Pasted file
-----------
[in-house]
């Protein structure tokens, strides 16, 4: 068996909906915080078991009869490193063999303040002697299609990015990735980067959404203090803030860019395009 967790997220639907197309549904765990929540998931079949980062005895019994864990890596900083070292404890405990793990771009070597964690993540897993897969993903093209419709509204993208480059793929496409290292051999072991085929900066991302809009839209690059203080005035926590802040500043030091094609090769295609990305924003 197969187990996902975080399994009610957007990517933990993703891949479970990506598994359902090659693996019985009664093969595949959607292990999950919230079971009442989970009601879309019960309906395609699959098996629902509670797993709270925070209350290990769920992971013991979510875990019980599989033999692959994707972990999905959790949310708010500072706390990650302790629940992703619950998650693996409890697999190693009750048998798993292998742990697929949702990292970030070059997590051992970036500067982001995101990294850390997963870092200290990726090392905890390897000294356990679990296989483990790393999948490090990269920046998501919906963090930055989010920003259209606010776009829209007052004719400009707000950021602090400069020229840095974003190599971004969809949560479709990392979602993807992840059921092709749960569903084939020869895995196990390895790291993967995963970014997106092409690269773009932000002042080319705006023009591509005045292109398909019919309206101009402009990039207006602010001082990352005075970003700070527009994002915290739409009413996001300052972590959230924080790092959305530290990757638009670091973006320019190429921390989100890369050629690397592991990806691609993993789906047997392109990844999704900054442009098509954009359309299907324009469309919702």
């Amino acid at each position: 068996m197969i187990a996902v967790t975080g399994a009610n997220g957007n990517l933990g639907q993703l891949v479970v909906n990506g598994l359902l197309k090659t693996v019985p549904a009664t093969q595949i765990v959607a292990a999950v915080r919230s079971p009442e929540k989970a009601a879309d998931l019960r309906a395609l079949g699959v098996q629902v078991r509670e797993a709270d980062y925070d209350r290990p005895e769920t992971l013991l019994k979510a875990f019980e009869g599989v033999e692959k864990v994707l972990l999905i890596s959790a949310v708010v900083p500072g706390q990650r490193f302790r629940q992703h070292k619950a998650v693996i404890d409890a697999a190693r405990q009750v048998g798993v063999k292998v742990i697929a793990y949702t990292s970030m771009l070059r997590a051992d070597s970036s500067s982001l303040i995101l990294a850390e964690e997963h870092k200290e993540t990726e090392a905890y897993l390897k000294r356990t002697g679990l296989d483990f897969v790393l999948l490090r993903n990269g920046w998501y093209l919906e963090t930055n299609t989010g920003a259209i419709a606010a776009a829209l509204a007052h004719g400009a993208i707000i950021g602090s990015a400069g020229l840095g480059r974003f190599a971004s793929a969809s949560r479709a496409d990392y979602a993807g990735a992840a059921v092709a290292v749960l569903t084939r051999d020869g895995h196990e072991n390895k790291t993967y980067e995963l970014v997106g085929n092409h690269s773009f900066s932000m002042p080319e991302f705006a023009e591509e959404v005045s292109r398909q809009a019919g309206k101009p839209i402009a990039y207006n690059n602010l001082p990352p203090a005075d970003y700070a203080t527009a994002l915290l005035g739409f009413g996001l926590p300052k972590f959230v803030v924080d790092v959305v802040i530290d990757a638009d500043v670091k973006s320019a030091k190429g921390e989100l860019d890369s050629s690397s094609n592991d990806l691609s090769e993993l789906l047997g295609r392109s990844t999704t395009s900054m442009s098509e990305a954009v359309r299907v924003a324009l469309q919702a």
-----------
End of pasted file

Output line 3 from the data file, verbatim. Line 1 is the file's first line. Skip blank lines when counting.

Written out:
């Amino acid at each position: 068996m197969i187990a996902v967790t975080g399994a009610n997220g957007n990517l933990g639907q993703l891949v479970v909906n990506g598994l359902l197309k090659t693996v019985p549904a009664t093969q595949i765990v959607a292990a999950v915080r919230s079971p009442e929540k989970a009601a879309d998931l019960r309906a395609l079949g699959v098996q629902v078991r509670e797993a709270d980062y925070d209350r290990p005895e769920t992971l013991l019994k979510a875990f019980e009869g599989v033999e692959k864990v994707l972990l999905i890596s959790a949310v708010v900083p500072g706390q990650r490193f302790r629940q992703h070292k619950a998650v693996i404890d409890a697999a190693r405990q009750v048998g798993v063999k292998v742990i697929a793990y949702t990292s970030m771009l070059r997590a051992d070597s970036s500067s982001l303040i995101l990294a850390e964690e997963h870092k200290e993540t990726e090392a905890y897993l390897k000294r356990t002697g679990l296989d483990f897969v790393l999948l490090r993903n990269g920046w998501y093209l919906e963090t930055n299609t989010g920003a259209i419709a606010a776009a829209l509204a007052h004719g400009a993208i707000i950021g602090s990015a400069g020229l840095g480059r974003f190599a971004s793929a969809s949560r479709a496409d990392y979602a993807g990735a992840a059921v092709a290292v749960l569903t084939r051999d020869g895995h196990e072991n390895k790291t993967y980067e995963l970014v997106g085929n092409h690269s773009f900066s932000m002042p080319e991302f705006a023009e591509e959404v005045s292109r398909q809009a019919g309206k101009p839209i402009a990039y207006n690059n602010l001082p990352p203090a005075d970003y700070a203080t527009a994002l915290l005035g739409f009413g996001l926590p300052k972590f959230v803030v924080d790092v959305v802040i530290d990757a638009d500043v670091k973006s320019a030091k190429g921390e989100l860019d890369s050629s690397s094609n592991d990806l691609s090769e993993l789906l047997g295609r392109s990844t999704t395009s900054m442009s098509e990305a954009v359309r299907v924003a324009l469309q919702a």